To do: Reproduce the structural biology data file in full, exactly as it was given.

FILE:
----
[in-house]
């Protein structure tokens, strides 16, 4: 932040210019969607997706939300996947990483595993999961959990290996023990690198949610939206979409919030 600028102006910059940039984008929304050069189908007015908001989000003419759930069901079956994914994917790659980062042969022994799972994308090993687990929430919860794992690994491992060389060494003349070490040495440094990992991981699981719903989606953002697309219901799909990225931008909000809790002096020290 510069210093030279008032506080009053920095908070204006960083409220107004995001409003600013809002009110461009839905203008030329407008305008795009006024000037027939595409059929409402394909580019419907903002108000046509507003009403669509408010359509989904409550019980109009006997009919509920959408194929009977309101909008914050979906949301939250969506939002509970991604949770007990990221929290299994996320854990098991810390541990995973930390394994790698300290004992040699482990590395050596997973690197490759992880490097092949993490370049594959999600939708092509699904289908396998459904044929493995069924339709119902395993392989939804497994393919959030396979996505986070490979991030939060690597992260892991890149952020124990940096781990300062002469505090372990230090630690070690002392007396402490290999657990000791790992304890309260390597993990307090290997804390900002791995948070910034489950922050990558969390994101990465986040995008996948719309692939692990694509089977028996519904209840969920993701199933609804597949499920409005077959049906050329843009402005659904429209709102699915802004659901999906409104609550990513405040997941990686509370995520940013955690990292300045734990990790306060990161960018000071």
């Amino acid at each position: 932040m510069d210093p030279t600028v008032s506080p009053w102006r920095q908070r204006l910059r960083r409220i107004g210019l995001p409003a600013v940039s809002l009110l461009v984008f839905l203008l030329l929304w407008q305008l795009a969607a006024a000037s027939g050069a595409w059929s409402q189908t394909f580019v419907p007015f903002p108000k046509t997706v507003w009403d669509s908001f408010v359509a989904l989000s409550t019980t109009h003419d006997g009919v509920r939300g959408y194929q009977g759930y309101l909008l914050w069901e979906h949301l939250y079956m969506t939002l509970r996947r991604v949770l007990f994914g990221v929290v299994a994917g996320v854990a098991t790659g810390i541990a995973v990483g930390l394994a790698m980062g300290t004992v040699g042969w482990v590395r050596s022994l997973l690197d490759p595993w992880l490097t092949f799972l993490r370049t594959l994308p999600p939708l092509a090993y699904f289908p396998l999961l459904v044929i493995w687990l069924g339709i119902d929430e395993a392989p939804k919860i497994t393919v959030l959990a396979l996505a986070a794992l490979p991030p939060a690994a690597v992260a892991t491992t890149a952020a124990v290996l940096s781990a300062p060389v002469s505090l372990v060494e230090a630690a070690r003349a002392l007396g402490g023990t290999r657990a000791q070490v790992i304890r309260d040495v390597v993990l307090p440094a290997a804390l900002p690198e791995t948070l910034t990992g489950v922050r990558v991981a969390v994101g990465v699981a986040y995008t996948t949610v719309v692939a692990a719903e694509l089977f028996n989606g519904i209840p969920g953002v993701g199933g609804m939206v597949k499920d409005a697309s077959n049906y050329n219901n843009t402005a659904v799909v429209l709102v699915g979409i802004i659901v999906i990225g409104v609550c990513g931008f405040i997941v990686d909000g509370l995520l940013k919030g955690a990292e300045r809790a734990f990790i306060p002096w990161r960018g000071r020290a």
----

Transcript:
[in-house]
């Protein structure tokens, strides 16, 4: 932040210019969607997706939300996947990483595993999961959990290996023990690198949610939206979409919030 600028102006910059940039984008929304050069189908007015908001989000003419759930069901079956994914994917790659980062042969022994799972994308090993687990929430919860794992690994491992060389060494003349070490040495440094990992991981699981719903989606953002697309219901799909990225931008909000809790002096020290 510069210093030279008032506080009053920095908070204006960083409220107004995001409003600013809002009110461009839905203008030329407008305008795009006024000037027939595409059929409402394909580019419907903002108000046509507003009403669509408010359509989904409550019980109009006997009919509920959408194929009977309101909008914050979906949301939250969506939002509970991604949770007990990221929290299994996320854990098991810390541990995973930390394994790698300290004992040699482990590395050596997973690197490759992880490097092949993490370049594959999600939708092509699904289908396998459904044929493995069924339709119902395993392989939804497994393919959030396979996505986070490979991030939060690597992260892991890149952020124990940096781990300062002469505090372990230090630690070690002392007396402490290999657990000791790992304890309260390597993990307090290997804390900002791995948070910034489950922050990558969390994101990465986040995008996948719309692939692990694509089977028996519904209840969920993701199933609804597949499920409005077959049906050329843009402005659904429209709102699915802004659901999906409104609550990513405040997941990686509370995520940013955690990292300045734990990790306060990161960018000071």
């Amino acid at each position: 932040m510069d210093p030279t600028v008032s506080p009053w102006r920095q908070r204006l910059r960083r409220i107004g210019l995001p409003a600013v940039s809002l009110l461009v984008f839905l203008l030329l929304w407008q305008l795009a969607a006024a000037s027939g050069a595409w059929s409402q189908t394909f580019v419907p007015f903002p108000k046509t997706v507003w009403d669509s908001f408010v359509a989904l989000s409550t019980t109009h003419d006997g009919v509920r939300g959408y194929q009977g759930y309101l909008l914050w069901e979906h949301l939250y079956m969506t939002l509970r996947r991604v949770l007990f994914g990221v929290v299994a994917g996320v854990a098991t790659g810390i541990a995973v990483g930390l394994a790698m980062g300290t004992v040699g042969w482990v590395r050596s022994l997973l690197d490759p595993w992880l490097t092949f799972l993490r370049t594959l994308p999600p939708l092509a090993y699904f289908p396998l999961l459904v044929i493995w687990l069924g339709i119902d929430e395993a392989p939804k919860i497994t393919v959030l959990a396979l996505a986070a794992l490979p991030p939060a690994a690597v992260a892991t491992t890149a952020a124990v290996l940096s781990a300062p060389v002469s505090l372990v060494e230090a630690a070690r003349a002392l007396g402490g023990t290999r657990a000791q070490v790992i304890r309260d040495v390597v993990l307090p440094a290997a804390l900002p690198e791995t948070l910034t990992g489950v922050r990558v991981a969390v994101g990465v699981a986040y995008t996948t949610v719309v692939a692990a719903e694509l089977f028996n989606g519904i209840p969920g953002v993701g199933g609804m939206v597949k499920d409005a697309s077959n049906y050329n219901n843009t402005a659904v799909v429209l709102v699915g979409i802004i659901v999906i990225g409104v609550c990513g931008f405040i997941v990686d909000g509370l995520l940013k919030g955690a990292e300045r809790a734990f990790i306060p002096w990161r960018g000071r020290a």